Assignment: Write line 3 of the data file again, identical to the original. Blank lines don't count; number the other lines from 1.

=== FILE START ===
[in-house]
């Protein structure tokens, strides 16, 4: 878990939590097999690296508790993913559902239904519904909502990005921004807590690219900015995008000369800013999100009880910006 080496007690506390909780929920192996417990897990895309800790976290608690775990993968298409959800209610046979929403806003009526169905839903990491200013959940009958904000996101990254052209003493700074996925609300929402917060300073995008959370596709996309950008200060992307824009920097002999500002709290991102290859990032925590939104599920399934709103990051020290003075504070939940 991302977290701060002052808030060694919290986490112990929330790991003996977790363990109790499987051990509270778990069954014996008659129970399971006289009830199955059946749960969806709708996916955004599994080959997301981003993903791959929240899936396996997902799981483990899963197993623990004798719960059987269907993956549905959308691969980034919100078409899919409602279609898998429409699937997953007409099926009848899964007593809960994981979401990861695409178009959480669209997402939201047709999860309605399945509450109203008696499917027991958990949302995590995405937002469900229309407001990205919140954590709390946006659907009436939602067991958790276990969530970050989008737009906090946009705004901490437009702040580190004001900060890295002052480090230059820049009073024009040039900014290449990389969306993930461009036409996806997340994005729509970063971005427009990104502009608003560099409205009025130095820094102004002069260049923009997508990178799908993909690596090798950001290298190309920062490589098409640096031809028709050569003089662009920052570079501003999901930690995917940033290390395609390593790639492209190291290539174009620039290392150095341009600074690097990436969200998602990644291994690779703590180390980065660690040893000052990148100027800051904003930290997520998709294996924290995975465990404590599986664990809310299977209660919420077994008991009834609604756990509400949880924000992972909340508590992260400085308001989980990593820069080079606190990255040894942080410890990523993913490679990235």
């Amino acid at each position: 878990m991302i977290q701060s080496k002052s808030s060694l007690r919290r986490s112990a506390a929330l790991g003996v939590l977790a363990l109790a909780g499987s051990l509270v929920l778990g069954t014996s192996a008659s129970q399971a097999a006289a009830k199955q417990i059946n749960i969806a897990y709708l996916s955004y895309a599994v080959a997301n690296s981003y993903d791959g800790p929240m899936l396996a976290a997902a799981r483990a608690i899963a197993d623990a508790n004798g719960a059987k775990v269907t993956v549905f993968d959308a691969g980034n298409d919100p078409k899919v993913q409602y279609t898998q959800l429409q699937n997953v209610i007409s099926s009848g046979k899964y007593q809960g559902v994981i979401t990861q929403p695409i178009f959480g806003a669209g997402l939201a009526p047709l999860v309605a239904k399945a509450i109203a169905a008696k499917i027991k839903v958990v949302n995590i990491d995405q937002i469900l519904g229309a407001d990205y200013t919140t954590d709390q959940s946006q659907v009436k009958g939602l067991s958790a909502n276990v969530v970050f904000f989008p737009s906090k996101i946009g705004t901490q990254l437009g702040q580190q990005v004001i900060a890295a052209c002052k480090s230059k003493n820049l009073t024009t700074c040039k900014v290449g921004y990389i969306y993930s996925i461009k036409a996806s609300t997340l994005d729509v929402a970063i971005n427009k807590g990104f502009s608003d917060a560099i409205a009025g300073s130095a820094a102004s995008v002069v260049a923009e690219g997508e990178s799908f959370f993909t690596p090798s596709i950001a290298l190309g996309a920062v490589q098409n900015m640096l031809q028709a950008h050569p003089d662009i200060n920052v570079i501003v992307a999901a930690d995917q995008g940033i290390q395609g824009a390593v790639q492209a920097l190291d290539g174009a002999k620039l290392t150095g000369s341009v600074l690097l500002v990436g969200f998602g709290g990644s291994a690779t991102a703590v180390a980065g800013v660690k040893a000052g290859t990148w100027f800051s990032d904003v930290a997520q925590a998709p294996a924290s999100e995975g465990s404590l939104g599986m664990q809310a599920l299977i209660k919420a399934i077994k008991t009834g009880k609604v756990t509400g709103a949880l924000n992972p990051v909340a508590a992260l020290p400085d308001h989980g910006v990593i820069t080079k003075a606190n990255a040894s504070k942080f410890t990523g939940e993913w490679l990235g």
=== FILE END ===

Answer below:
């Amino acid at each position: 878990m991302i977290q701060s080496k002052s808030s060694l007690r919290r986490s112990a506390a929330l790991g003996v939590l977790a363990l109790a909780g499987s051990l509270v929920l778990g069954t014996s192996a008659s129970q399971a097999a006289a009830k199955q417990i059946n749960i969806a897990y709708l996916s955004y895309a599994v080959a997301n690296s981003y993903d791959g800790p929240m899936l396996a976290a997902a799981r483990a608690i899963a197993d623990a508790n004798g719960a059987k775990v269907t993956v549905f993968d959308a691969g980034n298409d919100p078409k899919v993913q409602y279609t898998q959800l429409q699937n997953v209610i007409s099926s009848g046979k899964y007593q809960g559902v994981i979401t990861q929403p695409i178009f959480g806003a669209g997402l939201a009526p047709l999860v309605a239904k399945a509450i109203a169905a008696k499917i027991k839903v958990v949302n995590i990491d995405q937002i469900l519904g229309a407001d990205y200013t919140t954590d709390q959940s946006q659907v009436k009958g939602l067991s958790a909502n276990v969530v970050f904000f989008p737009s906090k996101i946009g705004t901490q990254l437009g702040q580190q990005v004001i900060a890295a052209c002052k480090s230059k003493n820049l009073t024009t700074c040039k900014v290449g921004y990389i969306y993930s996925i461009k036409a996806s609300t997340l994005d729509v929402a970063i971005n427009k807590g990104f502009s608003d917060a560099i409205a009025g300073s130095a820094a102004s995008v002069v260049a923009e690219g997508e990178s799908f959370f993909t690596p090798s596709i950001a290298l190309g996309a920062v490589q098409n900015m640096l031809q028709a950008h050569p003089d662009i200060n920052v570079i501003v992307a999901a930690d995917q995008g940033i290390q395609g824009a390593v790639q492209a920097l190291d290539g174009a002999k620039l290392t150095g000369s341009v600074l690097l500002v990436g969200f998602g709290g990644s291994a690779t991102a703590v180390a980065g800013v660690k040893a000052g290859t990148w100027f800051s990032d904003v930290a997520q925590a998709p294996a924290s999100e995975g465990s404590l939104g599986m664990q809310a599920l299977i209660k919420a399934i077994k008991t009834g009880k609604v756990t509400g709103a949880l924000n992972p990051v909340a508590a992260l020290p400085d308001h989980g910006v990593i820069t080079k003075a606190n990255a040894s504070k942080f410890t990523g939940e993913w490679l990235g």